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Given the following matrix lets assume I want to find the maximum value in column two.

mat <- matrix(c(1:3,7:9,4:6),byrow=T,nc=3)

     [,1] [,2] [,3]
[1,]    1    2    3
[2,]    7    8    9
[3,]    4    5    6

I know max(mat[,2]) will return 8. How can I return the row index, in this case row two?

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See ?which.max

> which.max( matrix[,2] )
[1] 2
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See ?order. You just need the last index (or first, in decreasing order), so this should do the trick:

order(matrix[,2],decreasing=T)[1]
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5  
+1 I like this answer because it allows me to easily look at the top few, rather than just the max. I've found it useful for looking up the dates of near maximal values from another column. – djhocking Jul 31 '12 at 18:06
7  
But keep in mind that this is slower than which.max, because you need to sort the whole column :) – bartektartanus Jul 13 '14 at 9:03
    
@bartektartanus And how do you suppose which.max figures out the max? :p – Nick Ulle Nov 29 '14 at 23:30
10  
Without sorting, of course. Finding out the max needs O(n), sorting requires more time :) – bartektartanus Nov 30 '14 at 19:07
    
I got confused between rank and order. order returns the index each element has, but sorted by the elements' value. rank returns the index each element would have, if the list were sorted first. Thus order returns current index values; and be used as an "indexer" in pandas terms. – The Red Pea Oct 28 '15 at 6:15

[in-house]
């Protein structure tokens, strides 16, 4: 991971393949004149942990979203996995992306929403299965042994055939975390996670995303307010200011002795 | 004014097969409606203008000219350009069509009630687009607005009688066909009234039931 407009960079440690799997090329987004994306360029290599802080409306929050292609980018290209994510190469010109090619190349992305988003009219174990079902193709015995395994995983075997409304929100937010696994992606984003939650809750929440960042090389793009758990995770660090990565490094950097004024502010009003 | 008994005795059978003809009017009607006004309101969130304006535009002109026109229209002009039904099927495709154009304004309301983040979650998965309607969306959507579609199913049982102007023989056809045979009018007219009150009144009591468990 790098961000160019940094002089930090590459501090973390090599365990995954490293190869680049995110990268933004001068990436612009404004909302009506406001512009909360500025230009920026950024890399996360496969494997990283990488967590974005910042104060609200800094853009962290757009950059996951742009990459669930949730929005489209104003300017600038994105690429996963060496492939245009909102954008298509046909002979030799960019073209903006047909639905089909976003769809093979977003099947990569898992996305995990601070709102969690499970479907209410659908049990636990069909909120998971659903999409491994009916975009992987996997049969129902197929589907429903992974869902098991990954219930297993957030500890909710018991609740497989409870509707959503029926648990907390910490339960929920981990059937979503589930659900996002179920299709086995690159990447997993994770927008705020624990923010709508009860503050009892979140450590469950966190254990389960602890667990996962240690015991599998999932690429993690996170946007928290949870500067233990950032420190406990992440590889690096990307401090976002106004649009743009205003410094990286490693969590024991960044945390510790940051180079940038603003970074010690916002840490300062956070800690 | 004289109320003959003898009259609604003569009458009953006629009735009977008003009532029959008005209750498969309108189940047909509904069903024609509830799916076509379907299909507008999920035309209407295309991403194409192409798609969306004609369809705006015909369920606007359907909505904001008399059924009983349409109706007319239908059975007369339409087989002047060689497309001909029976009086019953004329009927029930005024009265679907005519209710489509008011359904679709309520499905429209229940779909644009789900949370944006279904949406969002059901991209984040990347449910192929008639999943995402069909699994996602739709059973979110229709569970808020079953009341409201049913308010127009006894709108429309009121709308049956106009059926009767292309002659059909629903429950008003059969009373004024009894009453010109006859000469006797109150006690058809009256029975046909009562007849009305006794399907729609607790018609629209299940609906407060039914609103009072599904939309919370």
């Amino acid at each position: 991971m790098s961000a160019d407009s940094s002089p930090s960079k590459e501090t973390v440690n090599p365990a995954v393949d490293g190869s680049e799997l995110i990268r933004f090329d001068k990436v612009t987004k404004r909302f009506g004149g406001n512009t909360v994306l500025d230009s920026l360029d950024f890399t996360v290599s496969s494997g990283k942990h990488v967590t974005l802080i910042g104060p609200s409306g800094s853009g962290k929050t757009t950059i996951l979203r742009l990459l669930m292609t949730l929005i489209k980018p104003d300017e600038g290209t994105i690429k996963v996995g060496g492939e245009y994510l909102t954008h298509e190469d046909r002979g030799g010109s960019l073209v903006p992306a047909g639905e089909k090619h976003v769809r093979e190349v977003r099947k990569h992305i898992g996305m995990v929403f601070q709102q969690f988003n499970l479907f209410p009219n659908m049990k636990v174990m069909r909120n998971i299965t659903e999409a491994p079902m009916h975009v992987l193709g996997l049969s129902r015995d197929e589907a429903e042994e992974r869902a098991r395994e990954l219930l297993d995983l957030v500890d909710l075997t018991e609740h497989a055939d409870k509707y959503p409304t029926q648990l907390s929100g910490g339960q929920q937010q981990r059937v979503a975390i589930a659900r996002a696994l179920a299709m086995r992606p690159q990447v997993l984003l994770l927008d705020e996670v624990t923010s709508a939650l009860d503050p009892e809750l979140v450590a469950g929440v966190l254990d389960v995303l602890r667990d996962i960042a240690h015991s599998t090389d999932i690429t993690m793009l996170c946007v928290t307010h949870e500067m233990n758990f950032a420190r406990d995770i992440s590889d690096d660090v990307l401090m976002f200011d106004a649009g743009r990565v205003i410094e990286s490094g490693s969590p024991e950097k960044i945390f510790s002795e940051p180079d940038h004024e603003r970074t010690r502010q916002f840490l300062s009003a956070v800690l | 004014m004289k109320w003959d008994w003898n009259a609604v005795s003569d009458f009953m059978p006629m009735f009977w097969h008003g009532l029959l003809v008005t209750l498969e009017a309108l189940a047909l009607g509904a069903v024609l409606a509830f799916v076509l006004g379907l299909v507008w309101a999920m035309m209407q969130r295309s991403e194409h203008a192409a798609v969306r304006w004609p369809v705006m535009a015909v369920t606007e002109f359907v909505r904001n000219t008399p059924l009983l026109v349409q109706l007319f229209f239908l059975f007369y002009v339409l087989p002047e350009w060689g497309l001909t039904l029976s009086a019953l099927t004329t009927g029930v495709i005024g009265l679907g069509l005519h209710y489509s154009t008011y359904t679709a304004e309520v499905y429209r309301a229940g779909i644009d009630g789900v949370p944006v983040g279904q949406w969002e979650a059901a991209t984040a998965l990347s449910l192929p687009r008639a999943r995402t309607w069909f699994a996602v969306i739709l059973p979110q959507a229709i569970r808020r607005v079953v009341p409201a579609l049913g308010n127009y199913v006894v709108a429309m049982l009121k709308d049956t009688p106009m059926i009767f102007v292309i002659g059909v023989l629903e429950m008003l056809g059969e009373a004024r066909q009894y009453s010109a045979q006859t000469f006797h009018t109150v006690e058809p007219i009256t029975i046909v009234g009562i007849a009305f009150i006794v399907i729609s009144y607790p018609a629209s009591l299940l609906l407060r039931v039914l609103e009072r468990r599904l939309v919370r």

How about the following, where y is the name of your matrix and you are looking for the maximum in the entire matrix:

row(y)[y==max(y)]

if you want to extract the row:

y[row(y)[y==max(y)],] - this returns unsorted rows.

To return sorted rows use:

y[sort(row(y)[y==max(y)]),]

The advantage of this approach is that you can change the conditional inside to anything you need. Also, using col(y) and location of the hanging comma you can also extract columns.

y[,col(y)[y==max(y)]]

To find just the row for the max in a particular column, say column 2 you could use:

seq(along=y[,2])[y[,2]==max(y[,2])]

again the conditional is flexible to look for different requirements.

See Phil Spector's excellent "An introduction to S and S-Plus" Chapter 5 for additional ideas.

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